Now that a diplomatic solution seems unlikely, Democrats face a clear choice when Congress votes on the Gulf crisis today. We can contribute to shaping a leadership role for America in a post-Cold War world, or we can persist in an equivocation and malaise that has haunted our party for two decades -- giving Republicans an undeserved lock on foreign policy issues and, as a consequence, the American presidency.

It is time for national Democrats to outgrow the mystique of the anti-Vietnam era and reject the simplistic conclusion, which still lingers in some quarters, that military force is justified only if the United States is directly attacked. We need to debate Republicans on the issues of today -- not yesterday. We need to begin thinking again like a presidential party capable of providing strong leadership in a world far different from that of the 1960s.

There are indeed valid lessons from the Vietnam experience that need to be remembered, and some of them have already been put to good use by Democrats since Saddam Hussein's bloody invasion of Kuwait five months ago. For instance, when the Bush administration's explanations of its policy in the Gulf grew confused, Democrats were right to insist on a clearer rationale for our presence there. We know that a foreign policy -- certainly one that may require the use of military force -- cannot succeed when Congress and the public are ill informed or feel they have been tricked into assenting.

When President Bush's national security team began showing the arrogance of "the best and the brightest," we forced them to discuss their actions with Congress and the country. Recent polls show that, contrary to the fears of the White House, the public's support for the Gulf policy actually began to grow when congressional hearings on the crisis began in December. Such democratic give-and-take, as much as constitutional propriety, is justification for a strong congressional role in foreign affairs.

The lessons many Democrats learned from Vietnam -- that force must be a last resort, that open debate must be encouraged, that our friends and allies must share the burdens and that a firm political groundwork must be laid at home -- have enabled our country to meet the Gulf crisis in a more thoughtful and determined way.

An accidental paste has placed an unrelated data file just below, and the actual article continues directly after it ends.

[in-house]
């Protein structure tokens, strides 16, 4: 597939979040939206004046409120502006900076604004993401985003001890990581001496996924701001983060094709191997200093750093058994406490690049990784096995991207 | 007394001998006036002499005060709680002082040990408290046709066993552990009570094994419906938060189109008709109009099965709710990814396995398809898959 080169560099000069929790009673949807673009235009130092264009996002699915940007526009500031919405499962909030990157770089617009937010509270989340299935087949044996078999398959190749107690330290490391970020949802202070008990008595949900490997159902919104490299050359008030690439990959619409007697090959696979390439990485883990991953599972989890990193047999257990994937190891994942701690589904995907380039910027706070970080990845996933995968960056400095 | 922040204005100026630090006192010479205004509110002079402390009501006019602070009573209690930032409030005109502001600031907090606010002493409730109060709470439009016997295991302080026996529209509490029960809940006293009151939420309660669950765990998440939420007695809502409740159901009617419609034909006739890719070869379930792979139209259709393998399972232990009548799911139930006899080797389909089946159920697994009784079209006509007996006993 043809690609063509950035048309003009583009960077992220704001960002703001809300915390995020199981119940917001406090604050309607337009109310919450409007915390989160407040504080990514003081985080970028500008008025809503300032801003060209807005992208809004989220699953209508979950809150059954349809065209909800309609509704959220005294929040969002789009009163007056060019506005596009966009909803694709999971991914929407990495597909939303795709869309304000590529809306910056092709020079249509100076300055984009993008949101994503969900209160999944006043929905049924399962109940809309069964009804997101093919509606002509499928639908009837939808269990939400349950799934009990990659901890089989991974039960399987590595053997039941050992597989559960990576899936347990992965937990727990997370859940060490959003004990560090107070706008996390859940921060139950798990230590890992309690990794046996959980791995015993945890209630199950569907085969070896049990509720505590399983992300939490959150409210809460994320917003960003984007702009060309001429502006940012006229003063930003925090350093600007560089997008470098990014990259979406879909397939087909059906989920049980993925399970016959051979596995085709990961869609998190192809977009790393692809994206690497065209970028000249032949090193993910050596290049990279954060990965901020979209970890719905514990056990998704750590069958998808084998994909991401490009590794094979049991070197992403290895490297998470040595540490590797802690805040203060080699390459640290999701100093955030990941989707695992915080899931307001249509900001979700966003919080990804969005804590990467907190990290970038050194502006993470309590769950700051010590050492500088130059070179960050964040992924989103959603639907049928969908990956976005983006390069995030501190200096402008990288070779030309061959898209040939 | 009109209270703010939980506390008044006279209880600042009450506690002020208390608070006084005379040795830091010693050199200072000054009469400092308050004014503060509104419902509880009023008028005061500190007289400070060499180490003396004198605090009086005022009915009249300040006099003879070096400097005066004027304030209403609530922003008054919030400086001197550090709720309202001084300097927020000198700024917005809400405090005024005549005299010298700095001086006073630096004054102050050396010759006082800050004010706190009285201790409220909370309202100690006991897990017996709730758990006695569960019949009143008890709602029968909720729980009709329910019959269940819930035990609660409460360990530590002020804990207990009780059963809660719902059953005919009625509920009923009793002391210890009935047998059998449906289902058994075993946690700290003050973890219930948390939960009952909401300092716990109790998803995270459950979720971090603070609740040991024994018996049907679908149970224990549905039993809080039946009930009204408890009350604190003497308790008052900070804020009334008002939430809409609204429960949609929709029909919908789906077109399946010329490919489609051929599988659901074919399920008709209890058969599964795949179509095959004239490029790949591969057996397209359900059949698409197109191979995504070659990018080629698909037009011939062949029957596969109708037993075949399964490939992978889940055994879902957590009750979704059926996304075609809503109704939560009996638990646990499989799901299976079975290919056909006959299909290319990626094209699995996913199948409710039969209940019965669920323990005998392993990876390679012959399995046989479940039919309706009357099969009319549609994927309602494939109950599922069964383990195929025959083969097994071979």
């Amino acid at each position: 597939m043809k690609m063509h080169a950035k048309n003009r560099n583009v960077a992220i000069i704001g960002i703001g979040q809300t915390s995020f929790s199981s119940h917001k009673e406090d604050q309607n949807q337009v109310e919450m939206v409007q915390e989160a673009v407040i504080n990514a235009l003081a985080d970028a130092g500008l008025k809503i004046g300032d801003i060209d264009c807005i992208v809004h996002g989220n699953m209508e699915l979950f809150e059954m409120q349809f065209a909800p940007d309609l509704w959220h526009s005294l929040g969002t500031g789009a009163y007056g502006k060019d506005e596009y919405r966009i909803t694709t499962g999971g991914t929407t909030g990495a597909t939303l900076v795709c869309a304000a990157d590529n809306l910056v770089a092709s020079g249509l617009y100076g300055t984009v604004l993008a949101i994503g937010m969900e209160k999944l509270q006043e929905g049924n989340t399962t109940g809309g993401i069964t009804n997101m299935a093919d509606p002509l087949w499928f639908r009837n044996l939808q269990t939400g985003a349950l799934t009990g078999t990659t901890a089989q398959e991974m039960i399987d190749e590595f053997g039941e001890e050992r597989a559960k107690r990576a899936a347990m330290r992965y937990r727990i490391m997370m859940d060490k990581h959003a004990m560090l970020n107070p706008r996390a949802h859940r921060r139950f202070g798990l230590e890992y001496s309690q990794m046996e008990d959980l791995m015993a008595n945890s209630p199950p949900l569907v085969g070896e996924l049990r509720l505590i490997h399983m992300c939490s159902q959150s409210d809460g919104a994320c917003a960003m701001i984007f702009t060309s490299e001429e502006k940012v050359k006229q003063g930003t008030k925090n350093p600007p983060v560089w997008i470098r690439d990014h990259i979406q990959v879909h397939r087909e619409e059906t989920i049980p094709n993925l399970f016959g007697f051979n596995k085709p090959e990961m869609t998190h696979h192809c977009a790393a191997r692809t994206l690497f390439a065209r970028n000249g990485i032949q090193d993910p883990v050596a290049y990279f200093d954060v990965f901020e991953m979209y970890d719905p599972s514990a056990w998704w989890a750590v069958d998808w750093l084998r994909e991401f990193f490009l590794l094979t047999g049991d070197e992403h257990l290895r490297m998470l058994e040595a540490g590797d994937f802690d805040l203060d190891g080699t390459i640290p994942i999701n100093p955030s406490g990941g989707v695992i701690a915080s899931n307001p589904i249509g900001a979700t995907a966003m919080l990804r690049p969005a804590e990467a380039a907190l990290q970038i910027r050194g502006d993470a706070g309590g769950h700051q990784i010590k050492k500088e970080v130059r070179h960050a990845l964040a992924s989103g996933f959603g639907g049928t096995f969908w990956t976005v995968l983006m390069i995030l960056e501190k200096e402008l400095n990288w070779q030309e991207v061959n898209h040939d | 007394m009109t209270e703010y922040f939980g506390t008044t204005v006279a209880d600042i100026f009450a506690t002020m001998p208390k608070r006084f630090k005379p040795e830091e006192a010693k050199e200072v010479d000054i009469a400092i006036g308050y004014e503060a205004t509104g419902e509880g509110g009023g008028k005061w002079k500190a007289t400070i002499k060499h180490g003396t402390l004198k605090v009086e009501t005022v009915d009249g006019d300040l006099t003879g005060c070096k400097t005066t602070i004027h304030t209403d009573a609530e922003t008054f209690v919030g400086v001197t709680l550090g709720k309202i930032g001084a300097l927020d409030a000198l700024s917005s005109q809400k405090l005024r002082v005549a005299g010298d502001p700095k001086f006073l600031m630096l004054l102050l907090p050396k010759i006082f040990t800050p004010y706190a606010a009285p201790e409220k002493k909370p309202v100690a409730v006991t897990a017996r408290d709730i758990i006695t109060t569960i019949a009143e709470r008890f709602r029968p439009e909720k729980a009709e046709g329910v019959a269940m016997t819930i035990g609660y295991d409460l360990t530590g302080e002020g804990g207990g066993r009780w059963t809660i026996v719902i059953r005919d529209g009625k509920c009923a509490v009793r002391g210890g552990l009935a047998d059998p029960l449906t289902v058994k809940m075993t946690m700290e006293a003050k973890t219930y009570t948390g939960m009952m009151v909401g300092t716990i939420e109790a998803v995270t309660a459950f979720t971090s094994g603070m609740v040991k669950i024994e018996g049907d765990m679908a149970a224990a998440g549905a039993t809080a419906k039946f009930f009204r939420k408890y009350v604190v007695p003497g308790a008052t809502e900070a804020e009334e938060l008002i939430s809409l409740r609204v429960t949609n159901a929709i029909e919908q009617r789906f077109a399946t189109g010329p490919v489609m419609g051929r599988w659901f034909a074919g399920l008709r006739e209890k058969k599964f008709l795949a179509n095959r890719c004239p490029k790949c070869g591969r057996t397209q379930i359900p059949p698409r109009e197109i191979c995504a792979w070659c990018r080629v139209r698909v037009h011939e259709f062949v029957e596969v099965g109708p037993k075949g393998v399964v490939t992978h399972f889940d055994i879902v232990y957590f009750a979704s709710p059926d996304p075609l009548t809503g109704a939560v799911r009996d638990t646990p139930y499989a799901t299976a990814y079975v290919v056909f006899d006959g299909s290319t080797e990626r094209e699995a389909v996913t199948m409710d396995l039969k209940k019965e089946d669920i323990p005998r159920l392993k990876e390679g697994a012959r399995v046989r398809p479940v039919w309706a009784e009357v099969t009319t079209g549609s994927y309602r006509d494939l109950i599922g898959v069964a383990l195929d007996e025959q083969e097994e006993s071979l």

But when such foundations are properly in place, and our vital interests are threatened as they are in the Gulf, Democrats must demonstrate that we are willing to respond to an aggressor with decisive force. Saddam appears to be a man who can comprehend no other language -- a tyrant who appears set on military conquest. A vote by Congress to respond to him with force if nothing else succeeds may be, paradoxically, our only hope to turn him on the path toward peace. And if we must have war, it seems better to face it now than in some unpredictable future.

The sanctions imposed against Iraq may reduce the effectiveness of its military, but there is no sign that sanctions alone will persuade Saddam to leave Kuwait any time soon. And time is not necessarily on our side: the coalition aligned against Saddam cannot withstand indefinitely the pressures working to divide it. Nor is there reason to believe that sanctions alone can reduce the Iraqi dictator's chemical and biological weapons capabilities or stem his drive for nuclear weapons.

Saddam is a sobering reminder for both Democrats and Republicans that, even though we emerged from the Cold War victorious, there are still ambitious figures around the world waiting to test America's resolve and watching to see if a dictator can gain from a brutal crime.

There is also an important lesson to be learned from what has happened in the world in the year just ended. The worldwide surge of support for democracy has also been a remarkable vindication of American values and leadership. The vote by a wide array of countries at the United Nations to support the use of force to dislodge Saddam Hussein from Kuwait was also, in some respects, a referendum on America's role in the world. It said to Democrats: not only is the Cold War over -- so is the Vietnam era.

The writer, a Democratic representative from Oklahoma, is a member of the armed services and intelligence committees.